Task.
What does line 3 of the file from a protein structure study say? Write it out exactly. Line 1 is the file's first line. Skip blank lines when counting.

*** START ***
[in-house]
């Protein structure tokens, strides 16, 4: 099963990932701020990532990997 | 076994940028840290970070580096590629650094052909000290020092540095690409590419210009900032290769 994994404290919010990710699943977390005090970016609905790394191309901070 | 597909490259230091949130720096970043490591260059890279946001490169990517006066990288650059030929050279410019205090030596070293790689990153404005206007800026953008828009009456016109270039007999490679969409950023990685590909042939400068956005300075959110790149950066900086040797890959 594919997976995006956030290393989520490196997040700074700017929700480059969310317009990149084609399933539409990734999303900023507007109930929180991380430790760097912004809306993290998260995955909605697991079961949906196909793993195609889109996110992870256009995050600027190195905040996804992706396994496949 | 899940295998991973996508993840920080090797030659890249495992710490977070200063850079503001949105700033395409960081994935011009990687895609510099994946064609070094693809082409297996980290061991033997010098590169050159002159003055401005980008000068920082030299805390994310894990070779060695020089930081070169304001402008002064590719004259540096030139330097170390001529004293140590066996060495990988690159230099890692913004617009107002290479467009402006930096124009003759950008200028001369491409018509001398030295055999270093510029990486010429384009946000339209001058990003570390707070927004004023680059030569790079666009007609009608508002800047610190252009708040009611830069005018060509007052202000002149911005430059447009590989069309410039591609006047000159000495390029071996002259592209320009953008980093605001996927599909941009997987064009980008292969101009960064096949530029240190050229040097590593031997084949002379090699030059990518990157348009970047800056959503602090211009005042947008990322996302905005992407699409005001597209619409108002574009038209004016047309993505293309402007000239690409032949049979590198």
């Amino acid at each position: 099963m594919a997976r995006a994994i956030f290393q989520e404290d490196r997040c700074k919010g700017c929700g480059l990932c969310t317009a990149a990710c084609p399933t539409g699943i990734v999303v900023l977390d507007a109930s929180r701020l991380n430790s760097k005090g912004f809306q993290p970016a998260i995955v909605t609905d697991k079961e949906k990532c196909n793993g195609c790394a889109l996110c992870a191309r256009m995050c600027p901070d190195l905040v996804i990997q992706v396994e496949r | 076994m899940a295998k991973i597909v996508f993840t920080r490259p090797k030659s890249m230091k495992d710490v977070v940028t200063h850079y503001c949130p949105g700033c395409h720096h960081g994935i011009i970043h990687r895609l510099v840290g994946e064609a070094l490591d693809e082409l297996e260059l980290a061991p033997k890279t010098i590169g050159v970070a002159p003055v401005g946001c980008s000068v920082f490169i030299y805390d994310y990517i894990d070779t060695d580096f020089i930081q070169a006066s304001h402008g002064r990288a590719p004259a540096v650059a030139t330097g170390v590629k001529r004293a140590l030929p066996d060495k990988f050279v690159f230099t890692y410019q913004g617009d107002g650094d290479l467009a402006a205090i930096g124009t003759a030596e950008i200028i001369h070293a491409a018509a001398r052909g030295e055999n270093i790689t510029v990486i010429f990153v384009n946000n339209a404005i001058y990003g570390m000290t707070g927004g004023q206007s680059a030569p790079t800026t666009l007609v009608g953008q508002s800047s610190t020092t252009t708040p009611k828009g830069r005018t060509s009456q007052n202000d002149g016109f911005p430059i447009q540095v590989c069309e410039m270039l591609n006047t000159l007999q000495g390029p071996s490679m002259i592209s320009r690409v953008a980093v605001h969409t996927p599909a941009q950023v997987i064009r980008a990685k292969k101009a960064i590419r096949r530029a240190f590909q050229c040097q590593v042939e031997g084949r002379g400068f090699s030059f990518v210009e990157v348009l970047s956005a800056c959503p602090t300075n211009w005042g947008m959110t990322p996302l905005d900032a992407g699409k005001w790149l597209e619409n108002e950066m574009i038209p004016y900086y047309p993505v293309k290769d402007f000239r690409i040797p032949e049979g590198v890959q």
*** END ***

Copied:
């Amino acid at each position: 099963m594919a997976r995006a994994i956030f290393q989520e404290d490196r997040c700074k919010g700017c929700g480059l990932c969310t317009a990149a990710c084609p399933t539409g699943i990734v999303v900023l977390d507007a109930s929180r701020l991380n430790s760097k005090g912004f809306q993290p970016a998260i995955v909605t609905d697991k079961e949906k990532c196909n793993g195609c790394a889109l996110c992870a191309r256009m995050c600027p901070d190195l905040v996804i990997q992706v396994e496949r | 076994m899940a295998k991973i597909v996508f993840t920080r490259p090797k030659s890249m230091k495992d710490v977070v940028t200063h850079y503001c949130p949105g700033c395409h720096h960081g994935i011009i970043h990687r895609l510099v840290g994946e064609a070094l490591d693809e082409l297996e260059l980290a061991p033997k890279t010098i590169g050159v970070a002159p003055v401005g946001c980008s000068v920082f490169i030299y805390d994310y990517i894990d070779t060695d580096f020089i930081q070169a006066s304001h402008g002064r990288a590719p004259a540096v650059a030139t330097g170390v590629k001529r004293a140590l030929p066996d060495k990988f050279v690159f230099t890692y410019q913004g617009d107002g650094d290479l467009a402006a205090i930096g124009t003759a030596e950008i200028i001369h070293a491409a018509a001398r052909g030295e055999n270093i790689t510029v990486i010429f990153v384009n946000n339209a404005i001058y990003g570390m000290t707070g927004g004023q206007s680059a030569p790079t800026t666009l007609v009608g953008q508002s800047s610190t020092t252009t708040p009611k828009g830069r005018t060509s009456q007052n202000d002149g016109f911005p430059i447009q540095v590989c069309e410039m270039l591609n006047t000159l007999q000495g390029p071996s490679m002259i592209s320009r690409v953008a980093v605001h969409t996927p599909a941009q950023v997987i064009r980008a990685k292969k101009a960064i590419r096949r530029a240190f590909q050229c040097q590593v042939e031997g084949r002379g400068f090699s030059f990518v210009e990157v348009l970047s956005a800056c959503p602090t300075n211009w005042g947008m959110t990322p996302l905005d900032a992407g699409k005001w790149l597209e619409n108002e950066m574009i038209p004016y900086y047309p993505v293309k290769d402007f000239r690409i040797p032949e049979g590198v890959q």